Pacuare River & Manuel Antonio

Hello again! Since I last wrote 2 weeks ago, I’ve gone white-water rafting on the Pacuare River, spent a weekend in Manuel Antonio, and… (an unanticipated adventure) sprained my ankle while playing soccer. Read on for more details!

The day after I last wrote, I went white-water rafting with another of the students in my program. We had a rather intense guide who would chastise us and the other people in our raft whenever we didn’t follow his paddling instructions exactly. Because it’s the dry season, the river wasn’t that high, and the rafting experience was similar to ones I’ve had in Massachusetts. Probably the scariest part of the trip — which I didn’t personally experience — was that the friend I was with saw a tarantula in the bathroom.

White-water rafting on the Pacuare River

Last weekend, several other students and I went to Manuel Antonio for the weekend. It’s located on the Pacific coast, about a 3-hour bus ride from San José. (Costa Rica is only the size of West Virginia, so pretty much all areas of the country are reachable by bus within 5 hours.) The main attraction there is Manuel Antonio National Park, in which dense, hilly rainforest meets beautiful beaches. The park is known for its wildlife, including sloths, monkeys, purple and orange crabs, raccoons, and lizards. Unfortunately, many of the animals — especially the monkeys and raccoons — are overly familiar around humans and approach to try to steal their food. It’s clearly the result of too many tourists feeding them and trying to take selfies with them (which I witnessed several times). Despite the number of tourists, the park retains a remote feel with the opportunity to see animals in their natural habitat. It’s very hot and humid in that area of Costa Rica, so we were all dripping sweat within about 10 minutes of starting walking around the park, even at 8 AM.

A three-toed sloth (I have to give one of my friends credit for this photo; sloths stay pretty high up in trees and — true to their name — tend not to move from those positions)
Capuchin monkeys in Manuel Antonio National Park

Because Manuel Antonio is hilly, it offers stunning views over the ocean. One evening, we went to a restaurant recommended for its sunset views and weren’t disappointed. Although that setting was more picturesque, the best sunset photo I’ve taken so far in Costa Rica was on my street in Cartago!

Watching the sunset in Manuel Antonio

After returning from my trip last weekend, I spent the week working in the antepartum service (for pregnant women before delivery). Compared to what I’m used to in the U.S., the public hospital where I’m working here is very lacking in privacy but no doubt cuts down on costs. The antepartum service consists of two big rooms with eight beds each. There are no curtains between the beds, which means that when one patient is getting examined, all the other patients can see. Also, when the interns take the initial history from patients, including the sexual history, it’s in front of all the other patients. Probably because the room is shared, no men (e.g. fathers of the babies) are allowed. I’ve occasionally seen patients’ mothers in there when the patients are teenagers, but otherwise no visitors. There seems to be a nice sense of camaraderie between the patients; for example, I’ve seen one braiding another one’s hair. Once women go into labor, they move to the labor room, which is also shared. Overall, my impression is that the experience of birth in a public hospital here is very different from that in a hospital in the U.S., where the norm is to have a private room with the father and other family present and, in some cases, the mom has a birth plan specifying how she wants to tailor her experience. There’s little room for personalization here!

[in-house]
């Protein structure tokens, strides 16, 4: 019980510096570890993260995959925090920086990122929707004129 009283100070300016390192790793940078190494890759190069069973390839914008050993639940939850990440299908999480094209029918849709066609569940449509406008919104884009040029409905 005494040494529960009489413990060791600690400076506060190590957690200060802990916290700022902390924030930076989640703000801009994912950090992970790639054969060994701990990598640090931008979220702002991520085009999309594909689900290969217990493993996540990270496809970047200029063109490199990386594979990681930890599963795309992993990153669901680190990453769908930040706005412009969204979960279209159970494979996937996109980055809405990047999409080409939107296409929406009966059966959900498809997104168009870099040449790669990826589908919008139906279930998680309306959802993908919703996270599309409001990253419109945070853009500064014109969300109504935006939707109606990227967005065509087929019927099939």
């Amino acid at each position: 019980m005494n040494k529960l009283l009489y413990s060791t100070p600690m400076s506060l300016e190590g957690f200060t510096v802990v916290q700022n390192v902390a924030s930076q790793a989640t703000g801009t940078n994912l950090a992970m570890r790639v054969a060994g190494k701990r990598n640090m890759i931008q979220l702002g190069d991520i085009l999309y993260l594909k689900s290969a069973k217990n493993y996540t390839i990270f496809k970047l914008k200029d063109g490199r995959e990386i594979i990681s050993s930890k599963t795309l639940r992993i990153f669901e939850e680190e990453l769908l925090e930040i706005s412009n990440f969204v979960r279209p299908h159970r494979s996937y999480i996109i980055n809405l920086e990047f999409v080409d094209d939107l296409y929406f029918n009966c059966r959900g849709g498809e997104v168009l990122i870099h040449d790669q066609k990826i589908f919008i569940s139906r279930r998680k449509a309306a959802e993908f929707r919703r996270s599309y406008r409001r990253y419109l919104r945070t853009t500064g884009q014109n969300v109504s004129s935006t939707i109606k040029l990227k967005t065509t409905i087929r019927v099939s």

I had a very brief experience as a patient here myself on Friday after I twisted my ankle playing soccer on Thursday night. I asked my host father, who’s an Ob/Gyn, about getting an X-ray to make sure I didn’t have a fracture. I thought I might have to go to San José since that’s where providers covered by my insurance are located, but he said I could just get an X-ray at the hospital where we both work. That consisted of my host sister taking me to the Radiology Department with a requisition slip and asking if they could do an X-ray on me, which they did. I got a physical X-ray to take home with me and still don’t know if the Radiology Department even knew the name of whom they were imaging. There wasn’t a radiologist to review the image, but it looked fine to the tech, my host father, and me. I’ve been out of commission this weekend since I can’t walk on my ankle, but fortunately I wasn’t planning to travel anywhere. I’m hoping to be recovered in time to travel next weekend!

Sunset over my street in Cartago